R. Kelly and XXXTentacion will no longer be found in Spotify playlists as of Thursday. The streaming giant announced a new “Hate Content and Hateful Conduct Policy,” which seeks to promote “openness, diversity, tolerance, and respect.” However, fans of R. Kelly don’t see it that way.

Spotify on Thursday announced its new policy with intent to remove “content that expressly and principally promotes, advocates, or incites hatred or violence against a group or individual based on characteristics, including, race, religion, gender identity, sex, ethnicity, nationality, sexual orientation, veteran status, or disability.” R. Kelly and XXXTentacion happen to be the first artists removed from the company’s editorial and algorithmic playlists, but some worry they won’t be the last, prompting even critics of R. Kelly to defend his music on the streaming platform.

While many are citing the First Amendment for R. Kelly’s apparent right to be on the service, it’s important to note that R. Kelly is not banned from the entire streaming service. His and XXXTentacion’s music will still be available on Spotify for anyone actively seeking it, but Spotify will no longer be promoting the two artists on the company’s curated playlists and algorithms. The company won’t censor the songs from anyone who wants to listen, but also won’t endorse the songs in its editorial selections.

“When we look at promotion, we look at issues around hateful conduct, where you have an artist or another creator who has done something off-platform that is so particularly out of line with our values, egregious, in a way that it becomes something that we don’t want to associate ourselves with.” Jonathan Prince, Spotify’s VP/Head of Content and Marketplace Policy, told Billboard. “So we’ve decided that in some circumstances, we may choose to not work with that artist or their content in the same way—to not program it, to not playlist it, to not do artist marketing campaigns with that artist.”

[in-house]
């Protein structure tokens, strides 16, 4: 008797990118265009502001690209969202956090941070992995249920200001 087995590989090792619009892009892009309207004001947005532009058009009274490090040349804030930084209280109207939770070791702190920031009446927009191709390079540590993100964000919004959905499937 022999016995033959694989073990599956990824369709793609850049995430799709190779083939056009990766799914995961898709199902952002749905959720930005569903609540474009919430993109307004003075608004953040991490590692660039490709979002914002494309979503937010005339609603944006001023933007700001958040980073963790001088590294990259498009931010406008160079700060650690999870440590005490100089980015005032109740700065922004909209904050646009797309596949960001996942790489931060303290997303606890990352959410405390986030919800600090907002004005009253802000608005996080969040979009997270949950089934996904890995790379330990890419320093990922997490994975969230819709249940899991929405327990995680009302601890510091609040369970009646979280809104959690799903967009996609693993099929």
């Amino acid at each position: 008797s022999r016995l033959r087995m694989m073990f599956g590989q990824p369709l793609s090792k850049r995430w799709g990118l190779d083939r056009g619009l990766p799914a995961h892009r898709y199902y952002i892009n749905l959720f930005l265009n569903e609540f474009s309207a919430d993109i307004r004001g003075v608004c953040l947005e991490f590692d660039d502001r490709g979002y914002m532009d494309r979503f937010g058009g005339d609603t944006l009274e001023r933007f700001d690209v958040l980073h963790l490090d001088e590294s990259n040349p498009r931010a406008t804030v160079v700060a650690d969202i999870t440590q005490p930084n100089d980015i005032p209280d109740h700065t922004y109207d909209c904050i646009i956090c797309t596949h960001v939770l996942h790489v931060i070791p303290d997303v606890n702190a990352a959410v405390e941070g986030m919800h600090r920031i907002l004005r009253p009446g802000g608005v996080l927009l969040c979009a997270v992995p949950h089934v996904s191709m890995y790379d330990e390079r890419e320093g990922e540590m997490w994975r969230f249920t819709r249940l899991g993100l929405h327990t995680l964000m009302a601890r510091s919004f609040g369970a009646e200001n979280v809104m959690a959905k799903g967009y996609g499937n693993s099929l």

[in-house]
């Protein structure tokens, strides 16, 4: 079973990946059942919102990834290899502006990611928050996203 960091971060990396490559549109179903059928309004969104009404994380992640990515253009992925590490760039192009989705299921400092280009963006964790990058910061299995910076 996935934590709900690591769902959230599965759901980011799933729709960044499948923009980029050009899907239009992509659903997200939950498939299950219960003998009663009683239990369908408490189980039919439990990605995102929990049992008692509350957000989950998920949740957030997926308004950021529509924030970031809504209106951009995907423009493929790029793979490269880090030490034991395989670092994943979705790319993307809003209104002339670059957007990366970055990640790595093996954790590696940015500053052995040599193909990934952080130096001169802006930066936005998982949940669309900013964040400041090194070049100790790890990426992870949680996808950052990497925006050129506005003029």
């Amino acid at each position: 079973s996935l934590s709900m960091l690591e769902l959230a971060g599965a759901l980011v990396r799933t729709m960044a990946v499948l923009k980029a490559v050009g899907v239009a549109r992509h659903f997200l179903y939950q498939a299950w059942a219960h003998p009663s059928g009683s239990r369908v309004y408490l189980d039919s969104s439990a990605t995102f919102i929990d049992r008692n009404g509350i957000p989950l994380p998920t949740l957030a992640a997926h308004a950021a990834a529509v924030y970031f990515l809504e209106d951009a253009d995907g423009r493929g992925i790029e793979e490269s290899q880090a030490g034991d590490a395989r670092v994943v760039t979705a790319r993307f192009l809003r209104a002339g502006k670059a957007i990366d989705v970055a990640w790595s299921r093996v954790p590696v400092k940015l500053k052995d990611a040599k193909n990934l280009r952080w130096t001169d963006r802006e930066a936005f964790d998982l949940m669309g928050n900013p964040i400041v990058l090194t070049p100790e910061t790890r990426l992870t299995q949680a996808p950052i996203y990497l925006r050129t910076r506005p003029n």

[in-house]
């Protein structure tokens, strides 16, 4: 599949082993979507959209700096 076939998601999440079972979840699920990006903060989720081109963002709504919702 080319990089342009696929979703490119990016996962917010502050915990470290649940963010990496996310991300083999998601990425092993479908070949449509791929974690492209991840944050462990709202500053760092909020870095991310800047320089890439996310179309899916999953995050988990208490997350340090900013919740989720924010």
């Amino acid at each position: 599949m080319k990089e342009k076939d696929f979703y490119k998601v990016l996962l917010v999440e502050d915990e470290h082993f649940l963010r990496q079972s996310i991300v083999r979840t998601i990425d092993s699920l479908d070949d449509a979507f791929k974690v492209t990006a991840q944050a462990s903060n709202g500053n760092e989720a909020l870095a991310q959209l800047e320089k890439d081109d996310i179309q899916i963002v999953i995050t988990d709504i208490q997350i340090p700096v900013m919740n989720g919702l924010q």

Spotify has not specified which artists will be next to lose promotion on the company’s playlists, but Prince is steadfast that the choice is not censorship so much as an editorial decision not to endorse some artists’ product. “I think that, frankly, all of us have become increasingly aware of the responsibility that we have when we make recommendations about content, and particularly when we’re doing that in a way that may send signals to our audience about what we believe and what we value,” he said.

By acting on these values, Spotify opens a conversation about whether streaming services have a responsibility to prevent hateful content. Even if R. Kelly’s music is still available on Spotify, the company’s move will showcase the extent of its influence and will most likely have consequences for the artist’s streaming metrics.